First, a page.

Drove My Chevy to the Levee

I know some of my friends are religious. Their faith baffles me. I don’t understand how anyone could ever think or feel those things: It just isn’t possible.

To me, a religious person is like a guy who is delighted to tell you all about his mint-condition cherry-red 1993 Chevy Corvette convertible. He loves his car. He invites you over to his house, raises the garage door, waves his arm expansively, and crows, “There she is! Ain’t she a beaut?”

And the garage is empty.

Not only is the garage empty, but the guy simply doesn’t understand when you tell him the garage is empty. He tells you about the new transmission he put in, the special brands of wax he buys, the gold-plated hood ornament, the horsepower. He offers to take you out for a spin in the Corvette, and shakes his head sadly when you decline.

What can you say to a guy like that?

What’s worse, this analogy is the most benign, charitable, kindly view I can take of religion. Any other way of looking at it is worse. A lot worse. But the analogy does point unerringly at the central threat that religion poses to our world.

Some religions are relatively benign, and many religious people are good, kind, and inoffensive. On the other hand, some religions are savage and horrifying, and many religious people are filled with anger, cruelty, and just plain bad information.

But no matter what their denomination, no matter what their personal character, they all have an empty garage and, blind to what anybody else can plainly see, are convinced there’s a mint-condition cherry-red Corvette convertible in the garage. The problem with religion is precisely this: It prevents you from seeing certain things that ought to be obvious. Religion — any religion — begins by insisting that you believe things that simply aren’t true. In order to cling to your religion, you must accept those lies. You must embrace them. You must ride around town in them with the top down and the wind in your hair, listening to the Beach Boys on the dashboard radio.

Of course you don’t think they’re lies. You’re offended that I would even call your cherished beliefs lies. But somebody needs to. It’s my turn.

Now, you may think you have a Corvette convertible while the guy next door has a rattletrap Model T that belches oily smoke and can’t go but fifteen miles an hour. The trouble is, he thinks the same thing! He thinks you’re the one with the rattletrap Model T. He’s quite proud of his Corvette. The two of you may even get into fist fights over who has the better car. (If only this were a metaphor. Can you say, “Northern Ireland”? I knew you could.)

Stepping aside from my rather belabored imagery for a moment, the problem with religion — any religion, no matter how beneficent you may think it is — is that it leaves you unable to distinguish truth from falsehood. In order to become an adherent of a religion in the first place, you have to embrace a set of beliefs for which there is not a scintilla of reliable evidence. You have to agree that you will be guided in your behavior by those beliefs.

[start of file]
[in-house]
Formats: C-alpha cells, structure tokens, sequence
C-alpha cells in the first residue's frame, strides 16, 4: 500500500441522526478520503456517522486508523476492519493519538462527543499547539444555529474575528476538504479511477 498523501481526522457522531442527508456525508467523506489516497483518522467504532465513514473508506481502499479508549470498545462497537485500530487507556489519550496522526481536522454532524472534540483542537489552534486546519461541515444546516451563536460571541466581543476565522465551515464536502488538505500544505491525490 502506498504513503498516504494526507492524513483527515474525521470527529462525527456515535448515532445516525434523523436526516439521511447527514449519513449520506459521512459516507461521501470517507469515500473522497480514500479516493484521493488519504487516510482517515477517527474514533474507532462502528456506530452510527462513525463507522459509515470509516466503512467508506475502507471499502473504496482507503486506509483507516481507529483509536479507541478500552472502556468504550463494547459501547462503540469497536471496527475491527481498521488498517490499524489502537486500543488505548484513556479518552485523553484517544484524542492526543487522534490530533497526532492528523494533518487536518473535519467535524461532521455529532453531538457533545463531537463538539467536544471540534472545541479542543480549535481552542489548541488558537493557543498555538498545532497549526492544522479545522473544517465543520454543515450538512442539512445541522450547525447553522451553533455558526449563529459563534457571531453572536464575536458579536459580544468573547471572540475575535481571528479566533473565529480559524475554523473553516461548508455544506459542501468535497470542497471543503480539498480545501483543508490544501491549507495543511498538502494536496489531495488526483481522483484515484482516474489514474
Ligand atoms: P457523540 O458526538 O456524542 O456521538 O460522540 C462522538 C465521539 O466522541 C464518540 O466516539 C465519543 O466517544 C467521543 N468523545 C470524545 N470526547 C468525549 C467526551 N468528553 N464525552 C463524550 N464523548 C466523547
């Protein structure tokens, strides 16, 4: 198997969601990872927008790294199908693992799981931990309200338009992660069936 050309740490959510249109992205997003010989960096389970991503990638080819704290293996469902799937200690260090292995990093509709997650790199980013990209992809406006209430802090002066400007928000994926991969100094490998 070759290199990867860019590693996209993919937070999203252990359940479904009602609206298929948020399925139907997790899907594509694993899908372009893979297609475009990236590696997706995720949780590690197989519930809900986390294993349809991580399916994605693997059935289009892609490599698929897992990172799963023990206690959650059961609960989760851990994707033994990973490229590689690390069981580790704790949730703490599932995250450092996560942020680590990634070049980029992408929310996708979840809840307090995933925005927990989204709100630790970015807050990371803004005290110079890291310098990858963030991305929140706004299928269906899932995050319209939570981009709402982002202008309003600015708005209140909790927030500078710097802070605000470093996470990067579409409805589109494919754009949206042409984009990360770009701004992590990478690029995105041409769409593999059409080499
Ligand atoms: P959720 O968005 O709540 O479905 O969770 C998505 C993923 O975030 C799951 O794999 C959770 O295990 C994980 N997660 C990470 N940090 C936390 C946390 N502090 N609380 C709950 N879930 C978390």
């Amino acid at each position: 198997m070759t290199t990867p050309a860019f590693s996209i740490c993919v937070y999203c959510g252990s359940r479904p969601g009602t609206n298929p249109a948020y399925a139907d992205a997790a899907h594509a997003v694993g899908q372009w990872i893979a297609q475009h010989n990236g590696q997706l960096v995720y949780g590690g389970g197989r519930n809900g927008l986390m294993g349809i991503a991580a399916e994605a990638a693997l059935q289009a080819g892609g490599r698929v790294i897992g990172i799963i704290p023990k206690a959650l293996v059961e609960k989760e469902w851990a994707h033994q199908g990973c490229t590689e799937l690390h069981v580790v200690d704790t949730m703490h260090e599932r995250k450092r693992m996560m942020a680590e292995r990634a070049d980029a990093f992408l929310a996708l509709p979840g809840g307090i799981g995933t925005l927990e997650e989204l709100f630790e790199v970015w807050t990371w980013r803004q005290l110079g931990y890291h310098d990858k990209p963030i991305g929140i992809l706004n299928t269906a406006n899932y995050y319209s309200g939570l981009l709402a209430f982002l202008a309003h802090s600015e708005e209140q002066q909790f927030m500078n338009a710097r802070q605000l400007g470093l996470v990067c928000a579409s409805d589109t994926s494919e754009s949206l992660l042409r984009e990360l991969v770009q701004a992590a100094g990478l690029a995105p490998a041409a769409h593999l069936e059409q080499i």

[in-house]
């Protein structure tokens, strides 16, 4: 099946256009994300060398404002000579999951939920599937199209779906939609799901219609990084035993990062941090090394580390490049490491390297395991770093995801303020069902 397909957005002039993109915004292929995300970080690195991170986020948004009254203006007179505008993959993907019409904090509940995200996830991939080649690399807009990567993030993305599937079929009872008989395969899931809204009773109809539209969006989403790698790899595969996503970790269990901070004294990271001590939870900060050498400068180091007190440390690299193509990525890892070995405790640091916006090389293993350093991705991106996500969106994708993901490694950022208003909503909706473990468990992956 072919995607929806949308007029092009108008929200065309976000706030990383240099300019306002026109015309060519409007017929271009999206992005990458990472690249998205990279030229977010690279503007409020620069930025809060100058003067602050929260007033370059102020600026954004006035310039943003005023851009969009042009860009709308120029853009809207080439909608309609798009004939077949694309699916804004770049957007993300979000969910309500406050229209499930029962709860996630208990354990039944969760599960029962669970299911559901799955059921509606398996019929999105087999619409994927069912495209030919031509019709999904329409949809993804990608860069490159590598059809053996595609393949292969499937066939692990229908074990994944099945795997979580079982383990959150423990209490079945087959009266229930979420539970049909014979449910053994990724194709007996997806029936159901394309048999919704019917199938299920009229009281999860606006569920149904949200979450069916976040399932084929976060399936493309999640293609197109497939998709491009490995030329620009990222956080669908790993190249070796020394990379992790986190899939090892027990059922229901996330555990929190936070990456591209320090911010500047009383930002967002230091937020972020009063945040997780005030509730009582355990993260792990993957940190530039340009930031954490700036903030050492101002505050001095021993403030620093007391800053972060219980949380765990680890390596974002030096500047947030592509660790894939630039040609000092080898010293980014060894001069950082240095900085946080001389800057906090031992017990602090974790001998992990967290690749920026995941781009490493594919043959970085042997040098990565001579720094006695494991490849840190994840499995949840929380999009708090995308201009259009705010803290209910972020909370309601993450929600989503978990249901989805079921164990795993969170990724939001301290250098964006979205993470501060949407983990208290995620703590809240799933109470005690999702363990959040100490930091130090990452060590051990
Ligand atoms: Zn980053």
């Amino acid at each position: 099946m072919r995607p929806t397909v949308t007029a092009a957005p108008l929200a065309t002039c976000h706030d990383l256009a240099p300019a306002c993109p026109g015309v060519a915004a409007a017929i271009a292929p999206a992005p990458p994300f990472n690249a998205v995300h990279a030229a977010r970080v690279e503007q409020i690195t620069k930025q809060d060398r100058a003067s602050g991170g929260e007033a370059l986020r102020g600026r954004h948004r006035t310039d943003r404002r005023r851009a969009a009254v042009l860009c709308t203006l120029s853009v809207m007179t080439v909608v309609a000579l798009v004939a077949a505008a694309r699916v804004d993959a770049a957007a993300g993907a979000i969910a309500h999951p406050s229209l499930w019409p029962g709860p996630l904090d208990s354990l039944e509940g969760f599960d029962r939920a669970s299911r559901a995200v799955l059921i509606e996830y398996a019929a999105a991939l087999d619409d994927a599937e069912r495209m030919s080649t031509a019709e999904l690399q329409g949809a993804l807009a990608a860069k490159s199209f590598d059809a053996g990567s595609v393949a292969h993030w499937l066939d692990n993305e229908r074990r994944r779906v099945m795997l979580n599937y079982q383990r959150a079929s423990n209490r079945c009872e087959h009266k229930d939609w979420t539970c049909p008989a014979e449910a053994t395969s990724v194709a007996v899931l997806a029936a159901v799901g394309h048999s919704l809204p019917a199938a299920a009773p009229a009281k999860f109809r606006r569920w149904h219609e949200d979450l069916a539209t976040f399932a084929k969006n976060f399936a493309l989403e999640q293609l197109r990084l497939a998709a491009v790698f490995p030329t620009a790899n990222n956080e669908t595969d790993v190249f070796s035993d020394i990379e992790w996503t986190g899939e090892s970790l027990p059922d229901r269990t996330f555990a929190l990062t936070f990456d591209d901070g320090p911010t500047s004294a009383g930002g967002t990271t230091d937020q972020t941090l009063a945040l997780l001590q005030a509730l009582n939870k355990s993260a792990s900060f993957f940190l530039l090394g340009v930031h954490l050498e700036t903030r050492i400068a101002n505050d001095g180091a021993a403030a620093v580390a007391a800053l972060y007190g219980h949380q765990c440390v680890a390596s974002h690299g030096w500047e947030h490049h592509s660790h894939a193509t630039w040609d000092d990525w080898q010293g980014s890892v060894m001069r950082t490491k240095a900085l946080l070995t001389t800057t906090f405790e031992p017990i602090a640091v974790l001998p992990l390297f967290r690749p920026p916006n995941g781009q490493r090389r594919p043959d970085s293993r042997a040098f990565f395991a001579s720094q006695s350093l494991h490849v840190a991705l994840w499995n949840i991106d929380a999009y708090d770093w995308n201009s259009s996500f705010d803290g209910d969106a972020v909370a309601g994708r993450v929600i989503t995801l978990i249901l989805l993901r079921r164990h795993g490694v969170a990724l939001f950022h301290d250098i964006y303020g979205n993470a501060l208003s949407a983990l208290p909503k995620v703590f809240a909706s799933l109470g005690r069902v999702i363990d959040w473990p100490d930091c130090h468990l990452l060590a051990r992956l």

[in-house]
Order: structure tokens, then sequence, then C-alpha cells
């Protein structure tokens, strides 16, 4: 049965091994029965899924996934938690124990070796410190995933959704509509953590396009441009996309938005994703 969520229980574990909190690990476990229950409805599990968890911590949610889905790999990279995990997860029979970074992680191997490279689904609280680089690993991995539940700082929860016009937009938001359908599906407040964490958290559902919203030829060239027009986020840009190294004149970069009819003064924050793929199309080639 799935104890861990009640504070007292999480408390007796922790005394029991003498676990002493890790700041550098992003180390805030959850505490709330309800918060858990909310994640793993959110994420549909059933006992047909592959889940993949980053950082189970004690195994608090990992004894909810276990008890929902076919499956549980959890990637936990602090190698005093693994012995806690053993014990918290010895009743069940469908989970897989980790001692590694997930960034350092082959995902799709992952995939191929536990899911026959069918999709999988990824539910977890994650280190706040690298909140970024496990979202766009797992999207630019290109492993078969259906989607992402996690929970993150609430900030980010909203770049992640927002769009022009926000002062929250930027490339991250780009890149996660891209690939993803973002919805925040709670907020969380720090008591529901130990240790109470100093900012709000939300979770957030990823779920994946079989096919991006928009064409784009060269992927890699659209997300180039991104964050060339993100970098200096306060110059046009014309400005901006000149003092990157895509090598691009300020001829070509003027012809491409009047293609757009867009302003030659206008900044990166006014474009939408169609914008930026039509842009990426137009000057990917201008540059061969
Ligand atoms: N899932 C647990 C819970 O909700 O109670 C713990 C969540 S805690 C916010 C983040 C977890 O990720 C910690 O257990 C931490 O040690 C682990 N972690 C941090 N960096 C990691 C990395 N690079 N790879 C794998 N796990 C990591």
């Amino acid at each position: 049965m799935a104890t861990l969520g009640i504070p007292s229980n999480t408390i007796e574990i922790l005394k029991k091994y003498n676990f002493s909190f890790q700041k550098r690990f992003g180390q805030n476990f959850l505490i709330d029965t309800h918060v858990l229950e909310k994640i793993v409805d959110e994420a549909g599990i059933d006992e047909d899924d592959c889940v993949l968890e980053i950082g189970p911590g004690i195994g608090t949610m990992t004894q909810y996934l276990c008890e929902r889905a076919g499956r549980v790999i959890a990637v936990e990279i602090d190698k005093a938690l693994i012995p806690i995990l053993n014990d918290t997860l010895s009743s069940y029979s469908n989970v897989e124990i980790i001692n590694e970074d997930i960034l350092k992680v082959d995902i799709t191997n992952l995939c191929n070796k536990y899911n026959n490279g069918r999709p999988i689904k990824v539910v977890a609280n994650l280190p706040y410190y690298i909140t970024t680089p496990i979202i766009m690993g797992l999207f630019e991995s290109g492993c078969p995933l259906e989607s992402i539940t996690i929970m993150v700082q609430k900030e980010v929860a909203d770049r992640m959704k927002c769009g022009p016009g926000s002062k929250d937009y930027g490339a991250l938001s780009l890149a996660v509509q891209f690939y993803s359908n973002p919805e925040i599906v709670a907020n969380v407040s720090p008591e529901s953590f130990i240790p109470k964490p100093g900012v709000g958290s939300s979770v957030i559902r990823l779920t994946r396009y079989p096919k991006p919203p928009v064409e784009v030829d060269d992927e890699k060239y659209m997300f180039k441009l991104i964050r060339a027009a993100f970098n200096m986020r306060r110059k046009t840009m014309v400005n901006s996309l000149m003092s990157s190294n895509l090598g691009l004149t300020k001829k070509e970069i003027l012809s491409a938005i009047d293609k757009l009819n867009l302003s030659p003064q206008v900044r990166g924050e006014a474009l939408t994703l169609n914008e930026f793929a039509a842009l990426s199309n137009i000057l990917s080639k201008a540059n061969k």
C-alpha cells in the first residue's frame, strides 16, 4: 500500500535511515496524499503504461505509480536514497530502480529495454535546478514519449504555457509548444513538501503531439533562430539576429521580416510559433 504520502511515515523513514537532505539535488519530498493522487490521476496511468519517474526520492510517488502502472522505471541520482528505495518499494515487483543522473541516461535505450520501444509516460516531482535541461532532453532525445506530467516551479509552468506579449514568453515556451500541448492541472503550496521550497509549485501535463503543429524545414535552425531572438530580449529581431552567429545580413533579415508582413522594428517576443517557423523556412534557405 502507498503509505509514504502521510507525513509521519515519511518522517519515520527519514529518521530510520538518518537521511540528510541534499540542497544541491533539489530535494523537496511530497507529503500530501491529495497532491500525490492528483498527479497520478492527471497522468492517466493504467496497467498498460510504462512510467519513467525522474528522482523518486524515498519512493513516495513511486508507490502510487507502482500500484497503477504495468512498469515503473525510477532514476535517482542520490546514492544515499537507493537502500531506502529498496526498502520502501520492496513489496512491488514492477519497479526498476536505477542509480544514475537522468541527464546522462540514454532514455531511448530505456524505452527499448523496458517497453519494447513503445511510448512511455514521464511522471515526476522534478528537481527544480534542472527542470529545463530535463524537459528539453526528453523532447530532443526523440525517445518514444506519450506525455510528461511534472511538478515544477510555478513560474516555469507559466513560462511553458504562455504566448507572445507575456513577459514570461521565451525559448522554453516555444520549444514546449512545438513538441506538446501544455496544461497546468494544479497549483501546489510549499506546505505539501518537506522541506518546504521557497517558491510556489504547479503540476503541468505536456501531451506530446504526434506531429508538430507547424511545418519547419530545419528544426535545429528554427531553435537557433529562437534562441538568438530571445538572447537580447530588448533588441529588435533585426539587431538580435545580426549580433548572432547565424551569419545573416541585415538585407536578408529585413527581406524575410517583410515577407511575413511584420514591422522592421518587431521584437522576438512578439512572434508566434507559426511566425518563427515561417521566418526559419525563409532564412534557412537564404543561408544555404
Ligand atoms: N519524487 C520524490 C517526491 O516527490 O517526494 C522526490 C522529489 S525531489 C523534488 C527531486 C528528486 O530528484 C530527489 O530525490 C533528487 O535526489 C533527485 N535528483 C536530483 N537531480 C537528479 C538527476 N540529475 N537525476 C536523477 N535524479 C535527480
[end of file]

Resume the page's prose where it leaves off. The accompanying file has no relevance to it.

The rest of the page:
This happens at a pre-conscious level in most cases, I’m sure. It’s an instinct, or the result of how the human brain is organized. A few of us are born with a different kind of brain organization. A few more are so shocked by what happens in their church that they give it up. But for untold millions of people, that moment of awakening never happens. They sleepwalk through life, thinking they’re driving a Corvette.

Once you’ve agreed to the tenets of your faith, you have no way to test them. You have no way to tell whether they’re healthy for you, for your loved ones, and for the world, or whether they’re monstrously awful and will cause nothing but suffering and mayhem.

Nowhere is this fact more starkly demonstrated than in the current rise of fascist Christianity. There is, in the United States, a terrifyingly well organized and massively well funded effort to shove fundamentalist Christian beliefs down everybody’s throat. The people who follow this creed don’t care about freedom. They don’t care about the rule of law. All they care about is advancing their own twisted agenda.

Of course, if you’re one of the nice, good, kindly religious people, you may be firmly convinced that you’re nothing at all like these jack-booted thugs with their impeccable three-piece suits and perfect teeth. You have a cherry-red Corvette convertible. They only have a rattletrap Model T. (Your God is red-hot. Their god ain’t doodly-squat.) But they think the same thing about you! And how can either of you judge which is which? They certainly can’t — and sad to say, you can’t either.

The only people who are capable of figuring out which of the ideas put forth by the various religious traditions are good and healthy, and which ideas are dangerous and evil, are the secular humanists. We’re the only ones who can see that the garages are empty.

We’re all on foot. So walk the walk.

This entry was posted in random musings, religion and tagged . Bookmark the permalink.

7 Responses to Drove My Chevy to the Levee

  1. Roulettemans says:

    No. The garage door hasn’t opened. It is just that guy saying there is a Chevy inside and you saying there is nothing inside.

    • midiguru says:

      Show me the Chevy. Can’t do that? Oh, okay. But you still think threre’s a Chevy. If there is a Chevy, then hey, show me the Chevy! Either that, or admit the garage is empty. But please, don’t waste anybody’s time with silly quibbles.